IATA is currently working with approximately 70 governments that have either implemented or are considering implementing air passenger rights regulations. As you would expect, some governments have done a better job than others in this regard. We have seen two primary approaches to these passenger rights regimes.
The first approach is that government steps in and dictates how airlines should treat their passengers. This model is best seen in the approach taken by the United States and the European Union, where regulations impose stiff fines if airlines do not meet government-imposed requirements as to how passengers should be treated in the case of delay, cancellation, or lost baggage.
For the most part, these fines are punitive in nature, as they go beyond the cost of the delay or cancellation to the air passenger. We see a number of challenges to this approach.
First, it is difficult to define in regulatory terms exactly how to treat passengers in any given circumstance. Each irregular operation presents a different set of facts that are difficult to anticipate, much less to regulate. In Europe, for example, the courts stepped in to interpret the intent of the European passenger rights regulations, which more often than not resulted in contradictory interpretations and confusion on the part of airlines and passengers alike.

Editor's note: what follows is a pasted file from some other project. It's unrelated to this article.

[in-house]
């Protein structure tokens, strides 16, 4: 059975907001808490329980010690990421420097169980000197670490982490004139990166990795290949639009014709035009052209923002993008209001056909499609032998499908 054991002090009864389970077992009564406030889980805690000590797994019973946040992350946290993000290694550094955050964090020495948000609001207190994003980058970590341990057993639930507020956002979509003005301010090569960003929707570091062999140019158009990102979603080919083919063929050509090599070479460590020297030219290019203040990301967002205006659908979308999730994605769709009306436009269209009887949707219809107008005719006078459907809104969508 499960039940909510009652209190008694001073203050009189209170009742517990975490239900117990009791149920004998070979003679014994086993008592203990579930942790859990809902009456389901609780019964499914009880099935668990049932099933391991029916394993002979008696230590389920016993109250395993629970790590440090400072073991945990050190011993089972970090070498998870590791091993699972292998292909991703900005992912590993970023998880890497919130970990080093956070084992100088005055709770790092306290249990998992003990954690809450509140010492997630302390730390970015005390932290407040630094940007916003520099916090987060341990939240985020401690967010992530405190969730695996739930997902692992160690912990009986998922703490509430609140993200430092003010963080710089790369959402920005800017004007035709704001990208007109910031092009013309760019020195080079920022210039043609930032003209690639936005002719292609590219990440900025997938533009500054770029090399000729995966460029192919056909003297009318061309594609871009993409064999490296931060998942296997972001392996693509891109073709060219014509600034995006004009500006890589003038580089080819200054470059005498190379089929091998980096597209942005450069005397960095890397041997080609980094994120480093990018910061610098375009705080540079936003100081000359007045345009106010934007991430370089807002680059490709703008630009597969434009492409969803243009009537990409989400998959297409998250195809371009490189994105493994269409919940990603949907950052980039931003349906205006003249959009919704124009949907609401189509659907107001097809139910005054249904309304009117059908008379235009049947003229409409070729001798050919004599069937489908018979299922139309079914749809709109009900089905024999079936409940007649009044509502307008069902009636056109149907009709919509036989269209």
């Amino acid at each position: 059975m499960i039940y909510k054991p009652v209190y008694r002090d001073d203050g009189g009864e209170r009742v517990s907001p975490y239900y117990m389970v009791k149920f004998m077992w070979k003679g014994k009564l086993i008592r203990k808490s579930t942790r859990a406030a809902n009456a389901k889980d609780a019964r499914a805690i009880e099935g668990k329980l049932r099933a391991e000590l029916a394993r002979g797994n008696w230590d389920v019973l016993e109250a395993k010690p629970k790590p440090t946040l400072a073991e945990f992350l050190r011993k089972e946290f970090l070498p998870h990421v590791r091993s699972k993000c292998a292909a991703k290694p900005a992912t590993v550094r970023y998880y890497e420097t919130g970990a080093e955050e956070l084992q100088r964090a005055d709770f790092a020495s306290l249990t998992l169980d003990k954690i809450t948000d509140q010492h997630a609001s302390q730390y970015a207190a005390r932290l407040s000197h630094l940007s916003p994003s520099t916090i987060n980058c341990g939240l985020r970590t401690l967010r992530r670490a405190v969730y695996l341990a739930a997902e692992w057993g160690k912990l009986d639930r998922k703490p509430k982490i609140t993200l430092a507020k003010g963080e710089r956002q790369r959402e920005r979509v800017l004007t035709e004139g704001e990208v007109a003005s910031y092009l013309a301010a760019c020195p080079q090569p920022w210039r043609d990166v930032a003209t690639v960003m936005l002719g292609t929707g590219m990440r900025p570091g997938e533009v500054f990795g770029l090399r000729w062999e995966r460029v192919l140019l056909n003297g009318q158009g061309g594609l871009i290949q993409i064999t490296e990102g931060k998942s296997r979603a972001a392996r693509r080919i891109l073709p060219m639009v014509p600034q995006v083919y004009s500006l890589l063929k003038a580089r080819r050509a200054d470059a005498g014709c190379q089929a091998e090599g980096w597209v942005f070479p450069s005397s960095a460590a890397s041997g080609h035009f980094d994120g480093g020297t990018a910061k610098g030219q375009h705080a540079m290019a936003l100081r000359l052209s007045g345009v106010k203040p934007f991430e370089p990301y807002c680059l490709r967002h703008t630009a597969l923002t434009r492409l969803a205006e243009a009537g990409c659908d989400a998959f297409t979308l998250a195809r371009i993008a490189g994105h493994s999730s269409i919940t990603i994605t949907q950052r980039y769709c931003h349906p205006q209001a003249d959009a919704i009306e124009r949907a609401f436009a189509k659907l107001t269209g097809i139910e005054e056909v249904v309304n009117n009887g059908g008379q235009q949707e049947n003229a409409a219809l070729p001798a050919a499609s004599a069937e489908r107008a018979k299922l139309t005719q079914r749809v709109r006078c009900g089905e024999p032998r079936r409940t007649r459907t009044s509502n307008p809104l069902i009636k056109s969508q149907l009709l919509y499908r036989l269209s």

Second, the most well-intentioned government regulators can sometimes do more harm than good when attempting to protect passenger interests. For example, in the United States the rule against lengthy tarmac delays has resulted in increased flight cancellations, which often prove to be more inconvenient to passengers than the tarmac delay itself.
In 1987, Canada deregulated the commercial airline industry based on the belief that the free market, rather than government regulation, would produce better results for airline passengers. There is little evidence to suggest that this assumption was incorrect then or now. We know that rare tarmac delays or lost luggage occasionally cause inconvenience for air passengers. However, the answer is not always government second-guessing airlines when the competitive market, and more recently social media, already provides them with all the incentives they need to treat their customers as well as possible.
While Europe and the U.S. passenger rights approach have been copied by some governments, other countries have taken a second approach that I believe this committee and Canadian regulators should consider.